SunOpta entered into a partnership in May 2004 with Abengoa of St. Louis, Missouri, to develop technology for the integration of the production of ethanol from lignocellulosic biomass and from starch to improve the commercial viability and to provide an unlimited growth opportunity in the ethanol industry. SunOpta was selected due to their commitment to innovation and sustainable development.

Murray Burke, Vice President and General Manager of SunOpta's StakeTech Steam Explosion Group, commented that "SunOpta is delighted to partner with Abengoa and its affiliates to deliver our expertise and proprietary technology to the formidable team that Abengoa has assembled. This world class facility will be the benchmark for all future biomass to ethanol plants."

SunOpta Inc. is an operator of high-growth ethical businesses, focusing on integrated business models in the natural and organic food markets. For the last seven consecutive years, SunOpta was included in Profit magazine's 'Profit 100' list of the 100 fastest growing companies in Canada. The Company has three business units: the SunOpta Food Group, which specializes in sourcing, processing and distribution of natural and organic food products integrated from seed through packaged products; the Opta Minerals Group, a producer, distributor, and recycler of environmentally friendly industrial materials; and the StakeTech Steam Explosion Group which engineers and markets proprietary steam explosion technology systems for the pulp, bio-fuel and food processing industries. Each of these business units has proprietary products and services that give it a solid competitive advantage in its sector.

SOURCE: SunOpta Inc.


Posted by: Robert Pontius on 17 Nov 05

Congratulations! Keep up the good work. My hopes are with you.

Jerry


Posted by: Gerald Farrow on 18 Nov 05

I read an article in one of our farm papers recently about cellulosic ethanol. I believe Iogen had costed their their raw product(straw) at $50 a ton. They are heading for a rude awakening! I currently sell my straw in the field, unbaled, for $35 to $40 a ton. They need to calculate baling, handling several times, storage, and delivery. Everybody seems to have ignored the fact that their is no infrastructure for straw, corn stover, etc similar to grain corn or sugar cane.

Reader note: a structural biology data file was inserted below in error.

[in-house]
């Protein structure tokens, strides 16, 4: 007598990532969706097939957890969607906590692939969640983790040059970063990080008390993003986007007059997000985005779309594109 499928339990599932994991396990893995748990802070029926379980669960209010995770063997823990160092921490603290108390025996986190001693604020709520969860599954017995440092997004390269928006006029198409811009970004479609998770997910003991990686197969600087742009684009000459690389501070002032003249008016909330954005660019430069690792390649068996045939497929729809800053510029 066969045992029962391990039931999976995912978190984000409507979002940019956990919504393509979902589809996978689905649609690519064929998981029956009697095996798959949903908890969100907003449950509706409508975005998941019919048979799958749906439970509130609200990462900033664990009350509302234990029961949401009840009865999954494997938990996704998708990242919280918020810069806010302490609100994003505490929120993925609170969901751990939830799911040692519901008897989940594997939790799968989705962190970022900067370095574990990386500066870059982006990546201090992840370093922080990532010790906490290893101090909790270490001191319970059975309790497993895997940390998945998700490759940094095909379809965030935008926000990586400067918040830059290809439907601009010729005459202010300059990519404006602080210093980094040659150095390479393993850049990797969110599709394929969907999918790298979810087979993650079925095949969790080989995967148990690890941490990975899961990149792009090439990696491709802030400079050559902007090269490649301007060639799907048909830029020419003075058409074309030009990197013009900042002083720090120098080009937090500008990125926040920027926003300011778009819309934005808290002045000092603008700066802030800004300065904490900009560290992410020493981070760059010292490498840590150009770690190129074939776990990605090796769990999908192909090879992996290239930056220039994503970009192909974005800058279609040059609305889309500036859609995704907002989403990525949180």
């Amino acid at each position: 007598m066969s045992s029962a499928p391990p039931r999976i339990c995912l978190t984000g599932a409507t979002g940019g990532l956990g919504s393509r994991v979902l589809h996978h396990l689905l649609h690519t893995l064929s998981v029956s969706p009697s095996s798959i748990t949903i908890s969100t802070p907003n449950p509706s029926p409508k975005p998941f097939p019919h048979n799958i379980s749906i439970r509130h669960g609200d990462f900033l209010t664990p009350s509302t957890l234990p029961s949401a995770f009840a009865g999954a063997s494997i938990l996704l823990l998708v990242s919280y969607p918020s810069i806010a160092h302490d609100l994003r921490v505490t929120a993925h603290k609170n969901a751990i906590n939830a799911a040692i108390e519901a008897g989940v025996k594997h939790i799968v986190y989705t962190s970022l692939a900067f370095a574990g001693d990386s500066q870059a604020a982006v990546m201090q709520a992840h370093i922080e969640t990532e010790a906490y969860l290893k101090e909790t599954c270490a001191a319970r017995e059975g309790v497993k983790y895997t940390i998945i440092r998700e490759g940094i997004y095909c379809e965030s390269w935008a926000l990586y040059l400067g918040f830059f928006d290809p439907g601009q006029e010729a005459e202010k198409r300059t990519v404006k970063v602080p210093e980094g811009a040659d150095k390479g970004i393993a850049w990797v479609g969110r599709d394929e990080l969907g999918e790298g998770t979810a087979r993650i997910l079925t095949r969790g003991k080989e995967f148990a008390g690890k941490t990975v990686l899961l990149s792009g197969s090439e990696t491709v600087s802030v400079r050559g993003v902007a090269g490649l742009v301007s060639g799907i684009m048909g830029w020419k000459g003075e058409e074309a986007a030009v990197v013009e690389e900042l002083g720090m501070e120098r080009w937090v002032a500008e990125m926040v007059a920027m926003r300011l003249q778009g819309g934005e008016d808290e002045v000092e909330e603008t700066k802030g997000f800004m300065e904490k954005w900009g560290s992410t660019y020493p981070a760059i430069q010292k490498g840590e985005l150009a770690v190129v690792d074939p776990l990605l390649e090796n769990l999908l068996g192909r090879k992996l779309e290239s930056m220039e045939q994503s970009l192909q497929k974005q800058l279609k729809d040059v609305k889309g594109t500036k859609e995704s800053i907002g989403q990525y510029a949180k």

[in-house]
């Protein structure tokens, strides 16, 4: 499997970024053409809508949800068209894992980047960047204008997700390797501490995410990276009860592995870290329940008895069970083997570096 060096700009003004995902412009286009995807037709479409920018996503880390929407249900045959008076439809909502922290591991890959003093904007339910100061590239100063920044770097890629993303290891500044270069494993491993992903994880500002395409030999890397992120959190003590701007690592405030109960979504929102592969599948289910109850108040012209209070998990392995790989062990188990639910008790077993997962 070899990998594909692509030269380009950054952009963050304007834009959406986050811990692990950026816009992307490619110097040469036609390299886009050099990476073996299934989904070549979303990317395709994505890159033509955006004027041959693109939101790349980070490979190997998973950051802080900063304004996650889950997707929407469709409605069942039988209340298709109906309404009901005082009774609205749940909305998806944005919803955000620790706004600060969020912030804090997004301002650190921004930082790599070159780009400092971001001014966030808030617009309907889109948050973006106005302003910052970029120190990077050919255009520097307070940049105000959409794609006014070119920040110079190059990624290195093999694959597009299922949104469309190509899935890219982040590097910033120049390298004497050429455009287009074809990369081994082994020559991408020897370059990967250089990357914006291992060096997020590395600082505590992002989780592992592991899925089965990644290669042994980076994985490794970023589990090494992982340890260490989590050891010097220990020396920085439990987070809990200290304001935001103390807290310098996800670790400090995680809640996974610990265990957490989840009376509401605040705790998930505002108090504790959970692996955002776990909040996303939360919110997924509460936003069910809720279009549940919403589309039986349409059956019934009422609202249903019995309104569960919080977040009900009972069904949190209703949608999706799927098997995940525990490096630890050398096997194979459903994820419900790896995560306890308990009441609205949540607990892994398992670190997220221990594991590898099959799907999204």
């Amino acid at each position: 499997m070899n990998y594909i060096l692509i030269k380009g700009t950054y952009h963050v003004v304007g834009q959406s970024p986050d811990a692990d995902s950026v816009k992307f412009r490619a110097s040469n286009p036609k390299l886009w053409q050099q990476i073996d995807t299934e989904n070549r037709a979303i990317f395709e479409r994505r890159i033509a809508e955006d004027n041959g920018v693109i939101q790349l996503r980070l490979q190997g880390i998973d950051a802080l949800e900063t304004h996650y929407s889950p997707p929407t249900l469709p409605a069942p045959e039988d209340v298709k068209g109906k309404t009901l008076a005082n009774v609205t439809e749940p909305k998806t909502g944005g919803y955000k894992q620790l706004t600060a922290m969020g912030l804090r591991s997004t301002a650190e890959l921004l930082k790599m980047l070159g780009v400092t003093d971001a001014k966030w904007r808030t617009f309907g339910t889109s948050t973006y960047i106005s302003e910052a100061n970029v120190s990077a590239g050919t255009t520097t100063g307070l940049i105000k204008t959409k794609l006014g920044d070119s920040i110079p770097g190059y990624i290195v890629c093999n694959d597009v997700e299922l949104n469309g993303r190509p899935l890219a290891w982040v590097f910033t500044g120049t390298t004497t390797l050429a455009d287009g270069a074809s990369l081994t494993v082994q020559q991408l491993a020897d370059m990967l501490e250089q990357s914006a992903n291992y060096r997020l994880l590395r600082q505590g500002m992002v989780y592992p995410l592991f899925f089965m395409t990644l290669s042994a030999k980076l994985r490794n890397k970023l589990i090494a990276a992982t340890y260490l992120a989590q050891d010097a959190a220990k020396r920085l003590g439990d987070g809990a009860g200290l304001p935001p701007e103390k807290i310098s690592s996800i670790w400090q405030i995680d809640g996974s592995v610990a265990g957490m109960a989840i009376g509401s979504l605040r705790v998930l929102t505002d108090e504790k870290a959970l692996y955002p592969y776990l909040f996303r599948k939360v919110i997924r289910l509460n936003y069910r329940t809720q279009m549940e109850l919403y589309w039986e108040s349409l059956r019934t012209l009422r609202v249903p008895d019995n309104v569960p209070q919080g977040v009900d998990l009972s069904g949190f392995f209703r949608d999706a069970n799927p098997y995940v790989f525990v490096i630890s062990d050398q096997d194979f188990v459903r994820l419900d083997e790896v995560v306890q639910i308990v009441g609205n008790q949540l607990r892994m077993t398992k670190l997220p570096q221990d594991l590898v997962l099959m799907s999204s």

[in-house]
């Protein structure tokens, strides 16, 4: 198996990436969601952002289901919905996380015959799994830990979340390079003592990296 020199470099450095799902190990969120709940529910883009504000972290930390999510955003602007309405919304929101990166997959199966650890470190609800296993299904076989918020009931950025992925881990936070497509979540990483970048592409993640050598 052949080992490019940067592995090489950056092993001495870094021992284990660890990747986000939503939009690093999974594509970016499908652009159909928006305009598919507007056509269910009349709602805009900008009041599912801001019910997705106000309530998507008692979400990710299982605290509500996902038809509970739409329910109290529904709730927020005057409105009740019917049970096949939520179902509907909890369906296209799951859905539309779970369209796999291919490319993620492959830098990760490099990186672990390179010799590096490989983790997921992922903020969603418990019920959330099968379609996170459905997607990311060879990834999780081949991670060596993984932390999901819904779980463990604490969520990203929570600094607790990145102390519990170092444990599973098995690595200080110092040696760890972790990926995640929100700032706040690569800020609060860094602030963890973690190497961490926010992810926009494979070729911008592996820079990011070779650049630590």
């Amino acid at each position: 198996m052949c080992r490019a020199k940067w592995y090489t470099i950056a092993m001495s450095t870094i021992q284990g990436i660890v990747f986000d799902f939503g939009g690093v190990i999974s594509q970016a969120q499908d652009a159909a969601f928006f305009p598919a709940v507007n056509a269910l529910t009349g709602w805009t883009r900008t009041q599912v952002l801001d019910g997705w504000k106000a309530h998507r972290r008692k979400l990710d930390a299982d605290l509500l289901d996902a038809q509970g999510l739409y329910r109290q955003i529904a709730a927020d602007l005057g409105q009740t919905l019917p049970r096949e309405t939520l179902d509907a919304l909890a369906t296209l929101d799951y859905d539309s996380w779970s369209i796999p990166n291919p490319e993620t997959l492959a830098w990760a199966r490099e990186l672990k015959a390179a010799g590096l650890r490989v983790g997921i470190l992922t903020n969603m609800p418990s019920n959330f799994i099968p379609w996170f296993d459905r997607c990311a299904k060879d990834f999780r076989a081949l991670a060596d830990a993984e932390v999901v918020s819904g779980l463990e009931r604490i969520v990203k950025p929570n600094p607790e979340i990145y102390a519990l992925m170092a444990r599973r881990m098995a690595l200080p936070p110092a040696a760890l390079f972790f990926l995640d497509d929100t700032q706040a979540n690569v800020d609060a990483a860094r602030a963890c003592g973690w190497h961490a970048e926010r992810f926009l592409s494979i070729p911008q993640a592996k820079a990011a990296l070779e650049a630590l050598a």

Posted by: Owen on 18 Nov 05

"but eventually the threshold will be crossed where cellulose ethanol becomes cheaper and more eco-friendly than gas."

Isn't $1.08/gallon already cost competitive with gasoline at $2.50 a gallon retail? What is the after production cost of gasoline?


Posted by: Jesse Jenkins on 19 Nov 05

And thanks Robert for the scoop on SunOpta. I hadn't heard of them but as you point out, they seem to be ahead of and certainly competitive with Iogen (who I've heard much more about). If they get the first commercial scale cellulosic ethanol refinery online by 2006, that's big news. Cheers...


Posted by: Jesse Jenkins on 19 Nov 05

Ummm, you cannot eat your cake and keep it too?
So they “have been working for years on making ethanol out of cellulose--straw, corn stalks, and other agricultural waste leftover from growing food crops. This would mean ethanol would finally make sense as a fuel, because its Energy Return On Energy Invested would be positive (since the cellulose would be waste from food, it would be "free" in terms of energy).”

One problem. After peak oil and gas we are going to need all those agricultural “left-overs” AND MORE just to eat! We are going to be struggling to keep enough NPK in the soil just to grow our food crops. Every scrap of biomass excess from the crop will have to be raked back in, and then tons and tons of extra external biomaterial will have to be added just to grow our food! In bio-farming, there is no “waste leftover from growing food crops”… at least not in this sense.

I say massively investigate solar & wind energy just to keep our electricity grid going, upgrade rail, and forget cars! It’s just too dangerous to risk increasing desertification any further. The age of the individual car is over.

We need a broad thinking scientific panel on peak oil.

The problem is too huge for any one “silver bullet”. There might be some areas for some communities to grow their own ethanol and biodiesel, but let’s not pretend that these fuels will come to any significant percentage of the enormous volumes we use today. Let’s not insult our farmers by telling them that left over biomass is available for the energy industry, when farmers are going to be struggling with the constantly rising price of NPK fertilizers after peak oil. Let’s get real here, because our lives depend on getting this right.

These corn stalks are “Free” in terms of energy? I don’t think so. Time to build a solar chimney and electric railway instead.


Posted by: David Lankshear on 21 Nov 05

Also, the rain forests are being diminished further in order to supply ethanol to Europe and North America:

http://www.newscientist.com/channel/earth/mg18825265.400.html

Very convenient for some countries, because they get to meet their Kyoto requirements by shifting the problem to another country.


Posted by: mbg on 30 Nov 05